Base of a dish or bowl


Historical period(s)
Northern Song dynasty, late 10th-early 11th century
Porcelain with transparent glaze
Xicun or Chaozhou ware
Overall of shard .10 x .16; base thickness .015; diam. foot (reconstructed) .15.
China, Guangdong province
Accession Number
On View Location
Currently not on view
Ceramic, Vessel

Dish (fragment)

Chaozhou ware, China, Northern Song dynasty (960 - 1127), Xicun ware

Excavated in Fustat, Cairo, Egypt. [1]

To 1951
Museum of Islamic Art, Cairo, Egypt. [2]

John A. Pope, purchased by Richard Ettinghausen from the Museum of Islamic Art per the instructions given to him by John A. Pope. [3]

From 1951
Freer Gallery of Art, gift of John A. Pope. [4]


[1] See Study Collection catalogue card, Collections Management Office. In Fustat, Cairo, Egypt excavations were conducted beginning in 1912 by the Arab Museum of Art (now Museum of Islamic Art). From 1912 to 1924 Aly Bahgat conducted excavations, and it’s highly probable that the sherds in the Freer Study Collection were excavated under his supervision sometime between 1912 and 1924.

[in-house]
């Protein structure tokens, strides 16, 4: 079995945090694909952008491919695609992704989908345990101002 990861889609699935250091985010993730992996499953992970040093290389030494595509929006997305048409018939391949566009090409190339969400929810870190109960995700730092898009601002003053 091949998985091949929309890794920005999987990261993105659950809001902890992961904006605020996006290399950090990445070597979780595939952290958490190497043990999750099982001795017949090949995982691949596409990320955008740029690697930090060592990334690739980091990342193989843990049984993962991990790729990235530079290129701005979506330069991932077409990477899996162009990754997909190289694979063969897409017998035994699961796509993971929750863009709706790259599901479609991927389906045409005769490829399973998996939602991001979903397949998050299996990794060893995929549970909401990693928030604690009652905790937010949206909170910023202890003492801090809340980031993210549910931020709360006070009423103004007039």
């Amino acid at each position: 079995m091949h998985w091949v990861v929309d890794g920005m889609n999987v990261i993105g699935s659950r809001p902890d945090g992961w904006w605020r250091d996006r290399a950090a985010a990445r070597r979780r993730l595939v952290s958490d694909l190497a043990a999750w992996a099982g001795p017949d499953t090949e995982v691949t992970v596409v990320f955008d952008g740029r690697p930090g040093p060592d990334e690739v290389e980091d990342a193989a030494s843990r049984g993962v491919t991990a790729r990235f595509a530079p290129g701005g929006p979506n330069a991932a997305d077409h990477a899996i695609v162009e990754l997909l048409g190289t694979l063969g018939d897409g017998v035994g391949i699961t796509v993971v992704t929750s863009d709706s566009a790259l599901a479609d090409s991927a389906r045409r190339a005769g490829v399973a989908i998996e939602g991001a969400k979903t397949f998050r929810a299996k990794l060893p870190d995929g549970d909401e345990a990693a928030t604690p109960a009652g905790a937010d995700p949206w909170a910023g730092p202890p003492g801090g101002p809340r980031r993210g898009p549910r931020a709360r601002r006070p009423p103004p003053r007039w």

[2] See letter from Richard Ettinghausen to John Pope, dated Feb. 6, 1951, in the John Alexander Pope Papers, Freer Gallery of Art and Arthur M. Sackler Gallery Archives.

[3] Richard Ettinghausen purchased over 100 fragments from the Arab Museum of Art (now named Museum of Islamic Art), on instructions from John Pope. A letter written on Feb. 6, 1951 by Ettinghausen to Pope does not specifically mention that he purchased the Chinese ceramic sherds for the Freer Gallery of Art, additionally, there is no information on the source of the funds used for the purchase. It is likely that Ettinghausen made the purchase for Pope’s personal collection. At this time, in 1951, John Pope was the Assistant Director of the Freer Gallery, was a scholar of Chinese art and a collector, who specialized in Chinese blue-and-white porcelain wares. He assembled a collection of sherds which he later gifted to the Freer Study Collection. See letter written by Richard Ettinghausen to John Pope, dated February 6, 1951, in the John Alexander Pope Papers, Freer Gallery of Art and Arthur M. Sackler Gallery Archives. See also Lawton, Thomas and Lentz, Thomas, Beyond the Legacy: Anniversary Acquisitions for the Freer Gallery of Art and the Arthur M. Sackler Gallery, pp. 49-55.

[4] This collection of Fustat sherds is the earliest acquisition of pottery in the Freer Study Collection, of the Freer Gallery of Art.

Published References
  • Hasebe Gakuji. Keynote Lecture III: Inter-Cultural Exchange Between the East and the West. no. 117 Tokyo, November 2001. p. 37, fig. 22.
  • Idemitsu Museum of Arts. Toji no tozai koryu: Ejiputo, Fusutato iseki shutsudo no toji (The Inter-Influence of Ceramic Art in East and West)., Shohan. Tokyo. p. 89, fig. 9.
Collection Area(s)
Chinese Art
Web Resources
Google Cultural Institute
Rights Statement

Copyright with museum